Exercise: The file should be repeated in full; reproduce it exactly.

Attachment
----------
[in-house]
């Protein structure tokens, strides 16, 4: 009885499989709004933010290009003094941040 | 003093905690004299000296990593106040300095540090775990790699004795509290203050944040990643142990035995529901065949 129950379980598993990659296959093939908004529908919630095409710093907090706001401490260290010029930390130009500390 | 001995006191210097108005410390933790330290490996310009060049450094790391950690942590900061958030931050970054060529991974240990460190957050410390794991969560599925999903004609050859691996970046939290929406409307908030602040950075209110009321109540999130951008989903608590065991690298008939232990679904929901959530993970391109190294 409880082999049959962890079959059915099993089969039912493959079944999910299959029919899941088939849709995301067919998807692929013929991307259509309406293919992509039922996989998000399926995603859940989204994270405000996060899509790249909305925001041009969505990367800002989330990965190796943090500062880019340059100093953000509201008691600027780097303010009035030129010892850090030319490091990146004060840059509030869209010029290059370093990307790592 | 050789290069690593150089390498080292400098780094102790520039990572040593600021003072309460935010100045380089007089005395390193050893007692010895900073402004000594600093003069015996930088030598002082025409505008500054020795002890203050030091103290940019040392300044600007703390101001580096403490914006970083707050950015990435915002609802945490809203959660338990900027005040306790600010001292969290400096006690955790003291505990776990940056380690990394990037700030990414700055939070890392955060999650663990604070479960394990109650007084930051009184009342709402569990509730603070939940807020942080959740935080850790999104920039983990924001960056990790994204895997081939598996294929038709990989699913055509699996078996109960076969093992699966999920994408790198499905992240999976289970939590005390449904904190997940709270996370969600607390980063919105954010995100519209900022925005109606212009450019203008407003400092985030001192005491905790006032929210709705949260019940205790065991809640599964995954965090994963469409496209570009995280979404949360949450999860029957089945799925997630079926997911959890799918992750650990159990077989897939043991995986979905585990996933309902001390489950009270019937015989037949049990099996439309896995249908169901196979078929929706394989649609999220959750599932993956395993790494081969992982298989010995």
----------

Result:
[in-house]
């Protein structure tokens, strides 16, 4: 009885499989709004933010290009003094941040 | 003093905690004299000296990593106040300095540090775990790699004795509290203050944040990643142990035995529901065949 129950379980598993990659296959093939908004529908919630095409710093907090706001401490260290010029930390130009500390 | 001995006191210097108005410390933790330290490996310009060049450094790391950690942590900061958030931050970054060529991974240990460190957050410390794991969560599925999903004609050859691996970046939290929406409307908030602040950075209110009321109540999130951008989903608590065991690298008939232990679904929901959530993970391109190294 409880082999049959962890079959059915099993089969039912493959079944999910299959029919899941088939849709995301067919998807692929013929991307259509309406293919992509039922996989998000399926995603859940989204994270405000996060899509790249909305925001041009969505990367800002989330990965190796943090500062880019340059100093953000509201008691600027780097303010009035030129010892850090030319490091990146004060840059509030869209010029290059370093990307790592 | 050789290069690593150089390498080292400098780094102790520039990572040593600021003072309460935010100045380089007089005395390193050893007692010895900073402004000594600093003069015996930088030598002082025409505008500054020795002890203050030091103290940019040392300044600007703390101001580096403490914006970083707050950015990435915002609802945490809203959660338990900027005040306790600010001292969290400096006690955790003291505990776990940056380690990394990037700030990414700055939070890392955060999650663990604070479960394990109650007084930051009184009342709402569990509730603070939940807020942080959740935080850790999104920039983990924001960056990790994204895997081939598996294929038709990989699913055509699996078996109960076969093992699966999920994408790198499905992240999976289970939590005390449904904190997940709270996370969600607390980063919105954010995100519209900022925005109606212009450019203008407003400092985030001192005491905790006032929210709705949260019940205790065991809640599964995954965090994963469409496209570009995280979404949360949450999860029957089945799925997630079926997911959890799918992750650990159990077989897939043991995986979905585990996933309902001390489950009270019937015989037949049990099996439309896995249908169901196979078929929706394989649609999220959750599932993956395993790494081969992982298989010995």